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I am getting the below plot for my data,

enter image description here

and relevant summary is as below:-

Coefficients:
                        Estimate Std. Error t value Pr(>|t|)    
(Intercept)             -682.709     33.469   -20.4   <2e-16 ***
df.keep$X                947.343      5.123   184.9   <2e-16 ***
---
Signif. codes:  0 ‘***’ 0.001 ‘**’ 0.01 ‘*’ 0.05 ‘.’ 0.1 ‘ ’ 1

Residual standard error: 2431 on 18863 degrees of freedom
Multiple R-squared:  0.6445,    Adjusted R-squared:  0.6445 
F-statistic: 3.419e+04 on 1 and 18863 DF,  p-value: < 2.2e-16
all.mod <- lm(df.keep$Y~df.keep$X)
plot(df.keep$X,df.keep$Y,col = "blue", xlab = "x", ylab = "Y",
     main = "Y against X")
abline(lm(df.keep$Y~df.keep$x))

If I use log, sqrt, 1/y^2, 1/y on the Y variable the R squared value reduces significantly and the abline plot still shows the long range of Y values. Would it be possible to use any kind of transformation that gives a better plot?

The 0 value in X axis is crucial in my case because when X is 0 it is very important for me to infer on Y

enter image description here

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  • $\begingroup$ Your last sentence is unclear. Do you mean "When x=0, Y must be 0" or something else? $\endgroup$
    – Glen_b
    Sep 12 '16 at 5:50
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    $\begingroup$ This looks like fake data. Is this homework? $\endgroup$
    – Glen_b
    Sep 12 '16 at 6:05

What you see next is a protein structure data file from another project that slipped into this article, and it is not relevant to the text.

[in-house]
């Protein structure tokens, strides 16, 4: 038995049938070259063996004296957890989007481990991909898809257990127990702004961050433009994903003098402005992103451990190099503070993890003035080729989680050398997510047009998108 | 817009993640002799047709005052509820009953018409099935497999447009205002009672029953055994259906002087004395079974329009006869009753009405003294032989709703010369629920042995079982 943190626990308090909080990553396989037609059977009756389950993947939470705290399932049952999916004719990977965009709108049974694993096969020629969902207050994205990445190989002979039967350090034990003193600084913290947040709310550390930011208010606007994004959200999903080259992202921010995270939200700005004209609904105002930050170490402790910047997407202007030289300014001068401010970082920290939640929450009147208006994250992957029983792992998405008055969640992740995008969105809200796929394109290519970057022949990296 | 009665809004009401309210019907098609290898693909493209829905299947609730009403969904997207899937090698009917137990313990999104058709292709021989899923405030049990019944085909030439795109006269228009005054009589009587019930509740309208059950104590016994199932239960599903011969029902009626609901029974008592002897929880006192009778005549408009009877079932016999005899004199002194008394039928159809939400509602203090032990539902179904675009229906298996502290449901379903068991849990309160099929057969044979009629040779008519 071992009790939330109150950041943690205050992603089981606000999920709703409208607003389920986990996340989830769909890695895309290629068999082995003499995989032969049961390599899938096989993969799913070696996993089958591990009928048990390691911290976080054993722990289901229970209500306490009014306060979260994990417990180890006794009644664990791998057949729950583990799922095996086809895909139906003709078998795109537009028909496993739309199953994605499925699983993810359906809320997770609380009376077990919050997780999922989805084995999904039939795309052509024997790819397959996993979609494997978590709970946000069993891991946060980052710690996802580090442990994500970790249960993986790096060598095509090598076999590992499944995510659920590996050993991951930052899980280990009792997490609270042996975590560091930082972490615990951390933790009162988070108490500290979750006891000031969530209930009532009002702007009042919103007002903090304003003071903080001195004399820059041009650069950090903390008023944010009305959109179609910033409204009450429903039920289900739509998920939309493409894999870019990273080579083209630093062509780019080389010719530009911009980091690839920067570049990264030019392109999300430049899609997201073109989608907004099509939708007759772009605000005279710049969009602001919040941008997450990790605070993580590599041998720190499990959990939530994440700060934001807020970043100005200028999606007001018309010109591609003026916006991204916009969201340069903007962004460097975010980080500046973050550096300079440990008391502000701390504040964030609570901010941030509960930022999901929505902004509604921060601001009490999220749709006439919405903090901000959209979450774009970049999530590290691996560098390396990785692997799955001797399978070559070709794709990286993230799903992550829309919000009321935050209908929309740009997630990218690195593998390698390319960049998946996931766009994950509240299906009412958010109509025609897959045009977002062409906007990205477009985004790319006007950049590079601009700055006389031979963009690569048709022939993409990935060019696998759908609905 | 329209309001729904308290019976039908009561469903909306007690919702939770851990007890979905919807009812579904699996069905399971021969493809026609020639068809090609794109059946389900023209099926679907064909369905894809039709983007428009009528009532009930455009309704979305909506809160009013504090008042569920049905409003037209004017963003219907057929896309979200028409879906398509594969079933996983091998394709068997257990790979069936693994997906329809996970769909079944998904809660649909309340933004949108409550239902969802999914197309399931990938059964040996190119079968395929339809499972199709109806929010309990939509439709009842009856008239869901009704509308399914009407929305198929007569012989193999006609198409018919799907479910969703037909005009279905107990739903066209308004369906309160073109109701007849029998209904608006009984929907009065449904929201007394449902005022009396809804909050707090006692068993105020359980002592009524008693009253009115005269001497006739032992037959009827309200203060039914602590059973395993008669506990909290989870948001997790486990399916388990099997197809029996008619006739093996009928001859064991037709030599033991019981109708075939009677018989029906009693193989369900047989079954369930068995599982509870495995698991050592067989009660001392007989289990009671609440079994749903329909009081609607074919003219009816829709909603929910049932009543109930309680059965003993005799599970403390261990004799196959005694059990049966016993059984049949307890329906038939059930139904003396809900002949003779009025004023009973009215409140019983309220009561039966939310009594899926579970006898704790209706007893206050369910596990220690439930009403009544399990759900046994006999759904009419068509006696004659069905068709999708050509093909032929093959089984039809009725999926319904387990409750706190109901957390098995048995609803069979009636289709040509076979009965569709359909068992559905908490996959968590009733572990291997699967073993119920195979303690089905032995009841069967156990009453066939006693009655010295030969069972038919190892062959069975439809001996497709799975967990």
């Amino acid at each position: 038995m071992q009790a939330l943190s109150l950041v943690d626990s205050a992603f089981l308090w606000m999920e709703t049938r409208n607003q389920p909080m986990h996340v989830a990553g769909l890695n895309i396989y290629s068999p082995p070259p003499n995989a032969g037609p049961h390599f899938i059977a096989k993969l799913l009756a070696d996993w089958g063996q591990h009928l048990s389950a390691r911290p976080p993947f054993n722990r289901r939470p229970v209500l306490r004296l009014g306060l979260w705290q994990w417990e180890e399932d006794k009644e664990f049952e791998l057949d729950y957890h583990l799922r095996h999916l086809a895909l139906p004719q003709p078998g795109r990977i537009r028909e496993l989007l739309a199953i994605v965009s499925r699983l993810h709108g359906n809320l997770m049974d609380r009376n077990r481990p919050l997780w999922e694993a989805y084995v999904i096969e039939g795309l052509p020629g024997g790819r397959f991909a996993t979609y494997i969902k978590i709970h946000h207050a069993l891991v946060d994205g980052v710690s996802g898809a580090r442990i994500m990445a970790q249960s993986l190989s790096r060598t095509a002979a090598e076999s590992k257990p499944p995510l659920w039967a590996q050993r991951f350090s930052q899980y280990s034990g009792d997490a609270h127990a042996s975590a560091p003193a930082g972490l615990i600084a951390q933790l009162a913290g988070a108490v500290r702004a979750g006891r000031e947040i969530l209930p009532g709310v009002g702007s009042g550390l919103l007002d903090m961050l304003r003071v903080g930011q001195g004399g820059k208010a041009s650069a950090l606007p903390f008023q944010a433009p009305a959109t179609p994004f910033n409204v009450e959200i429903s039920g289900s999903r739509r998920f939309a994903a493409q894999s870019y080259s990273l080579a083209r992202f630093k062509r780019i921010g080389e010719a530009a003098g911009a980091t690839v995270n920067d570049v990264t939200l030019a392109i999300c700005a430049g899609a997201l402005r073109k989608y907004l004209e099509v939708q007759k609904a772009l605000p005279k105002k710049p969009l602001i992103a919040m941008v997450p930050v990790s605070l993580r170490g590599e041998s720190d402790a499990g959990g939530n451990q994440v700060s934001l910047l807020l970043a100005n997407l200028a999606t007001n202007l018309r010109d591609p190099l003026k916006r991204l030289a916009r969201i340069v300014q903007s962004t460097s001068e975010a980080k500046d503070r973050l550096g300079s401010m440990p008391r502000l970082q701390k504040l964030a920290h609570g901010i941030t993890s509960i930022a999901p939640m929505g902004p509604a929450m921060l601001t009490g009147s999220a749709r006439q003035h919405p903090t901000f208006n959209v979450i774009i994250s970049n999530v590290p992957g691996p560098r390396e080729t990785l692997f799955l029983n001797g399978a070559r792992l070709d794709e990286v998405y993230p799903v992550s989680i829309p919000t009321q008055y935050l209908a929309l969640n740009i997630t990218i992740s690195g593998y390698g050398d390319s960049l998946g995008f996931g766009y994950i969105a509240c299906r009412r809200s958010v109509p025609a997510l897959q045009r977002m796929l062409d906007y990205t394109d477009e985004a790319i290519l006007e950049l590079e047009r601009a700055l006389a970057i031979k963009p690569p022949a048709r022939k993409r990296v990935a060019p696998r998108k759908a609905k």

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It looks like you're trying to fit a linear model on simulated time series data. The variance keeps on increasing continuously and this looks odd. For heteroskedastic data the variance would change but not increase continuously. This appears to be simulating a random walk.

A linear model will only be able to give you estimates of the mean. Irrespective of any transformation you apply when trying to scale down the variance when fitting the model, the variance of the residuals would keep increasing.


Edited after additional information on the data set:

So I'm inferring that each record represents a vehicle's total distance covered from start date. You're trying to estimate the total distance covered in the future months.

I would suggest the following changes:

  1. Represent each month's data point not as total distance covered, but as incremental distance covered in that month.
  2. If you can, add other features such as geographical area (e.g. vehicles delivering supplies in different regions may have to drive further or nearer than other geographical areas), or vehicle type, etc. these may help you obtain a better estimate of distance driven next month.
  3. You could also cluster the vehicles as lightly-driven, medium, heavily driven and use that as a categorical variable.

Try other features you may find informative and which make sense to the problem you're trying to solve.

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  • $\begingroup$ @Glen_b Each point in the X axis is age in months (i.e. 0 months means less than 30 days, 1 month means 30 days from birth etc) The Y point is kilometers covered by the vehicle. So ideally as the vehicle passes through 0,1,2,... n months the distance covered keep increasing until the vehicle gets calibrated. That is why at 0 (i.e. intercept) it is also important for me to infer the kilometers covered by the vehicles. This is not homework data. I have tried to remove outliers by taking the 90th quantile for every age (i.e. 0,1,2,3,..,11) $\endgroup$ Sep 12 '16 at 7:00